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dc.contributor.author Dao, TK
dc.contributor.author Youssef, NA
dc.contributor.author Gopaldas, RR
dc.contributor.author Chu, D
dc.contributor.author Bakaeen, F
dc.contributor.author Wear, E
dc.contributor.author Menefee, D
dc.coverage.spatial England
dc.date.accessioned 2011-06-21T17:30:25Z
dc.date.issued 2010
dc.identifier http://www.ncbi.nlm.nih.gov/pubmed/20465820
dc.identifier 1749-8090-5-36
dc.identifier.citation J Cardiothorac Surg, 2010, 5 pp. 36 - ?
dc.identifier.uri http://hdl.handle.net/10161/4384
dc.description.abstract BACKGROUND: Coronary artery bypass grafting (CABG) is often used to treat patients with significant coronary heart disease (CHD). To date, multiple longitudinal and cross-sectional studies have examined the association between depression and CABG outcomes. Although this relationship is well established, the mechanism underlying this relationship remains unclear. The purpose of this study was twofold. First, we compared three markers of autonomic nervous system (ANS) function in four groups of patients: 1) Patients with coronary heart disease and depression (CHD/Dep), 2) Patients without CHD but with depression (NonCHD/Dep), 3) Patients with CHD but without depression (CHD/NonDep), and 4) Patients without CHD and depression (NonCHD/NonDep). Second, we investigated the impact of depression and autonomic nervous system activity on CABG outcomes. METHODS: Patients were screened to determine whether they met some of the study's inclusion or exclusion criteria. ANS function (i.e., heart rate, heart rate variability, and plasma norepinephrine levels) were measured. Chi-square and one-way analysis of variance were performed to evaluate group differences across demographic, medical variables, and indicators of ANS function. Logistic regression and multiple regression analyses were used to assess impact of depression and autonomic nervous system activity on CABG outcomes. RESULTS: The results of the study provide some support to suggest that depressed patients with CHD have greater ANS dysregulation compared to those with only CHD or depression. Furthermore, independent predictors of in-hospital length of stay and non-routine discharge included having a diagnosis of depression and CHD, elevated heart rate, and low heart rate variability. CONCLUSIONS: The current study presents evidence to support the hypothesis that ANS dysregulation might be one of the underlying mechanisms that links depression to cardiovascular CABG surgery outcomes. Thus, future studies should focus on developing and testing interventions that targets modifying ANS dysregulation, which may lead to improved patient outcomes.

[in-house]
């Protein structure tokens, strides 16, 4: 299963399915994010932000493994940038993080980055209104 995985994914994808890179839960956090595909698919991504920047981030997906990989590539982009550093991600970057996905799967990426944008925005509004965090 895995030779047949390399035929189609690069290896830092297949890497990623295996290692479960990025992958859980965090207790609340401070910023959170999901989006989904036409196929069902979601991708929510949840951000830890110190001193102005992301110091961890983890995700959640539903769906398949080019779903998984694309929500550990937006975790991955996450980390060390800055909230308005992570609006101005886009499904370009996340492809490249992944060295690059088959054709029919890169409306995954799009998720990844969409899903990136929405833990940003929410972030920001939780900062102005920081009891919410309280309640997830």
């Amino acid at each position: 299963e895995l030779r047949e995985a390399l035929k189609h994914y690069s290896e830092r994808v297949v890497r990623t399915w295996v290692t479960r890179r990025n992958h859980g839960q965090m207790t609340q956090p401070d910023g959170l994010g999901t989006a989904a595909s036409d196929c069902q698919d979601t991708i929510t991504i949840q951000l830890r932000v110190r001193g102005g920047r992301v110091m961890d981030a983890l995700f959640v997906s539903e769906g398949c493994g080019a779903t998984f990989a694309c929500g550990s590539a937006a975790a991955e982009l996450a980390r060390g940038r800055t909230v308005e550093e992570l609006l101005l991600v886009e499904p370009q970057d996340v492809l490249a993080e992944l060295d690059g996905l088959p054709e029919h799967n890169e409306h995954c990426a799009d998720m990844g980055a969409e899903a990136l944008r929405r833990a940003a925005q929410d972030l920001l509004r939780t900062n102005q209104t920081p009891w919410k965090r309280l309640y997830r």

dc.format.extent 36 - ?
dc.language eng
dc.language.iso en_US en_US
dc.relation.ispartof J Cardiothorac Surg
dc.relation.isversionof 10.1186/1749-8090-5-36
dc.subject Autonomic Nervous System
dc.subject Coronary Artery Bypass
dc.subject Coronary Disease
dc.subject Depressive Disorder
dc.subject Heart Rate
dc.subject Humans
dc.subject Length of Stay
dc.subject Norepinephrine
dc.subject Treatment Outcome
dc.title Autonomic cardiovascular dysregulation as a potential mechanism underlying depression and coronary artery bypass grafting surgery outcomes.
dc.title.alternative en_US
dc.type Journal Article
dc.description.version Version of Record en_US
duke.date.pubdate 2010-5-13 en_US
duke.description.endpage 36 en_US
duke.description.issue en_US
duke.description.startpage 36 en_US
duke.description.volume 5 en_US
dc.relation.journal Journal of Cardiothoracic Surgery en_US
pubs.author-url http://www.ncbi.nlm.nih.gov/pubmed/20465820
pubs.organisational-group /Duke
pubs.organisational-group /Duke/Faculty
pubs.volume 5
dc.identifier.eissn 1749-8090

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